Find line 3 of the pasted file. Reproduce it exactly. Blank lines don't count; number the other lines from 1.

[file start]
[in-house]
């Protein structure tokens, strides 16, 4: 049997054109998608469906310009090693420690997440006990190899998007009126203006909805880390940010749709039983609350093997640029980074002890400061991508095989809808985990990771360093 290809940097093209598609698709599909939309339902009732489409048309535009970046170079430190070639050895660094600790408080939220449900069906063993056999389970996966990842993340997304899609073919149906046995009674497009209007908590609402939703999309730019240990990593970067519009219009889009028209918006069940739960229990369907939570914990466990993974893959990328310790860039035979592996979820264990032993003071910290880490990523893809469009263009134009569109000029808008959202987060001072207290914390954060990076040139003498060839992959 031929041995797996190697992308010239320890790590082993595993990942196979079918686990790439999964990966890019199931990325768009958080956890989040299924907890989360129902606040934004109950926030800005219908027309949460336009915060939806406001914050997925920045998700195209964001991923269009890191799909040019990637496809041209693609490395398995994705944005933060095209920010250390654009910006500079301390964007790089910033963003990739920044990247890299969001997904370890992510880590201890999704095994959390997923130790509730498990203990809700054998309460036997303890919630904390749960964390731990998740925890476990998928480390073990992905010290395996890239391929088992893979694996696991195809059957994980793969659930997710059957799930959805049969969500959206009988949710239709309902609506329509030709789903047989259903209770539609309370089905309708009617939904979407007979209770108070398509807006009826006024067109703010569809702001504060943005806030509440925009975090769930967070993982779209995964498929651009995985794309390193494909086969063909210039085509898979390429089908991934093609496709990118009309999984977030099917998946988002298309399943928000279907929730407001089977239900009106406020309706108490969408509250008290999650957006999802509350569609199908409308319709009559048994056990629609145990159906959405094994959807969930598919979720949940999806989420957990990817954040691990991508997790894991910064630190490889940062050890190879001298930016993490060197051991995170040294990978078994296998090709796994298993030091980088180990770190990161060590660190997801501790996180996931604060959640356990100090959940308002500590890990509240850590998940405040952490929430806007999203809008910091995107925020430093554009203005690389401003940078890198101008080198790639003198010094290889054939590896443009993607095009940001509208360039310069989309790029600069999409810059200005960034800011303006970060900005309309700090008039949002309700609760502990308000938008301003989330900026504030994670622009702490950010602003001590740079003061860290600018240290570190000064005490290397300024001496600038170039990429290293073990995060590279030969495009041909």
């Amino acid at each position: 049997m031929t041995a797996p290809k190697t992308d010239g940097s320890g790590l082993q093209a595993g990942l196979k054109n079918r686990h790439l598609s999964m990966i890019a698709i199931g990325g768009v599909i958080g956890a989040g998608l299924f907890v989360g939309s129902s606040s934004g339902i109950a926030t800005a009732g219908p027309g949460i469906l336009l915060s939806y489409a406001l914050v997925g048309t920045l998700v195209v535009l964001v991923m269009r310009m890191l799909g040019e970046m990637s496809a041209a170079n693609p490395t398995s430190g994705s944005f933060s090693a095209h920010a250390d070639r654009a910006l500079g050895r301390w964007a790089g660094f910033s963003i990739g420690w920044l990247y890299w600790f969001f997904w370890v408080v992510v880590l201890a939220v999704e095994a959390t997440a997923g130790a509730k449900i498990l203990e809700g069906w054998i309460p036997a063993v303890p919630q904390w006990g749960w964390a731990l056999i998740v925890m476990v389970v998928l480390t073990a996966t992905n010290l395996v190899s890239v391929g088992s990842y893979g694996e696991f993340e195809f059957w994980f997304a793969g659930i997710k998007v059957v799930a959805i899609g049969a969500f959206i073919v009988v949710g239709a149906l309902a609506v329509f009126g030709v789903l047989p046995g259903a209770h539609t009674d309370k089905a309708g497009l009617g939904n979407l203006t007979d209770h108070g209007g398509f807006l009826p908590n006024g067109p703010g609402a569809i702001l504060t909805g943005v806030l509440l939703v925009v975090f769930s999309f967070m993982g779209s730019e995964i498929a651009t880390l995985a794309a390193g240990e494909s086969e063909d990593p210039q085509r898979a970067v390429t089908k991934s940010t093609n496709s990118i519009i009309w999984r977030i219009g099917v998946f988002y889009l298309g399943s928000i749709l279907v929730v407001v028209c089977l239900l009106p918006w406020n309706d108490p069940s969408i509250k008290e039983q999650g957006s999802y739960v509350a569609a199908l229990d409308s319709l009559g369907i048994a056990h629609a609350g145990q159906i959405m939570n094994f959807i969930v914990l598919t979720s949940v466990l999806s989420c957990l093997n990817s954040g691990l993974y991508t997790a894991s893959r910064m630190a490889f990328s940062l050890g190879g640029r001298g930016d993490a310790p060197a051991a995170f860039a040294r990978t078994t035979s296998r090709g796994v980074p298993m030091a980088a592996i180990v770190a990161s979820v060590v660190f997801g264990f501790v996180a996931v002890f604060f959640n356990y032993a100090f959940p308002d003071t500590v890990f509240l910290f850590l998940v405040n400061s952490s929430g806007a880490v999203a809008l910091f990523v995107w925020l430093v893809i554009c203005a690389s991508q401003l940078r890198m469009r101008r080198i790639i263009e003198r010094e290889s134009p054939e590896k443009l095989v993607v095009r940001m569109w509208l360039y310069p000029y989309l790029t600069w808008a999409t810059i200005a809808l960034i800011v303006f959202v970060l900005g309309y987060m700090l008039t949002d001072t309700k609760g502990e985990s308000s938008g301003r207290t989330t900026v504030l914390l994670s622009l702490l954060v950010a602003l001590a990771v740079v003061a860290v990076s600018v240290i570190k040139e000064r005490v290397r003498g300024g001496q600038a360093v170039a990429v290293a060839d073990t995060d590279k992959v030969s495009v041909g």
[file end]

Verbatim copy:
């Amino acid at each position: 049997m031929t041995a797996p290809k190697t992308d010239g940097s320890g790590l082993q093209a595993g990942l196979k054109n079918r686990h790439l598609s999964m990966i890019a698709i199931g990325g768009v599909i958080g956890a989040g998608l299924f907890v989360g939309s129902s606040s934004g339902i109950a926030t800005a009732g219908p027309g949460i469906l336009l915060s939806y489409a406001l914050v997925g048309t920045l998700v195209v535009l964001v991923m269009r310009m890191l799909g040019e970046m990637s496809a041209a170079n693609p490395t398995s430190g994705s944005f933060s090693a095209h920010a250390d070639r654009a910006l500079g050895r301390w964007a790089g660094f910033s963003i990739g420690w920044l990247y890299w600790f969001f997904w370890v408080v992510v880590l201890a939220v999704e095994a959390t997440a997923g130790a509730k449900i498990l203990e809700g069906w054998i309460p036997a063993v303890p919630q904390w006990g749960w964390a731990l056999i998740v925890m476990v389970v998928l480390t073990a996966t992905n010290l395996v190899s890239v391929g088992s990842y893979g694996e696991f993340e195809f059957w994980f997304a793969g659930i997710k998007v059957v799930a959805i899609g049969a969500f959206i073919v009988v949710g239709a149906l309902a609506v329509f009126g030709v789903l047989p046995g259903a209770h539609t009674d309370k089905a309708g497009l009617g939904n979407l203006t007979d209770h108070g209007g398509f807006l009826p908590n006024g067109p703010g609402a569809i702001l504060t909805g943005v806030l509440l939703v925009v975090f769930s999309f967070m993982g779209s730019e995964i498929a651009t880390l995985a794309a390193g240990e494909s086969e063909d990593p210039q085509r898979a970067v390429t089908k991934s940010t093609n496709s990118i519009i009309w999984r977030i219009g099917v998946f988002y889009l298309g399943s928000i749709l279907v929730v407001v028209c089977l239900l009106p918006w406020n309706d108490p069940s969408i509250k008290e039983q999650g957006s999802y739960v509350a569609a199908l229990d409308s319709l009559g369907i048994a056990h629609a609350g145990q159906i959405m939570n094994f959807i969930v914990l598919t979720s949940v466990l999806s989420c957990l093997n990817s954040g691990l993974y991508t997790a894991s893959r910064m630190a490889f990328s940062l050890g190879g640029r001298g930016d993490a310790p060197a051991a995170f860039a040294r990978t078994t035979s296998r090709g796994v980074p298993m030091a980088a592996i180990v770190a990161s979820v060590v660190f997801g264990f501790v996180a996931v002890f604060f959640n356990y032993a100090f959940p308002d003071t500590v890990f509240l910290f850590l998940v405040n400061s952490s929430g806007a880490v999203a809008l910091f990523v995107w925020l430093v893809i554009c203005a690389s991508q401003l940078r890198m469009r101008r080198i790639i263009e003198r010094e290889s134009p054939e590896k443009l095989v993607v095009r940001m569109w509208l360039y310069p000029y989309l790029t600069w808008a999409t810059i200005a809808l960034i800011v303006f959202v970060l900005g309309y987060m700090l008039t949002d001072t309700k609760g502990e985990s308000s938008g301003r207290t989330t900026v504030l914390l994670s622009l702490l954060v950010a602003l001590a990771v740079v003061a860290v990076s600018v240290i570190k040139e000064r005490v290397r003498g300024g001496q600038a360093v170039a990429v290293a060839d073990t995060d590279k992959v030969s495009v041909g």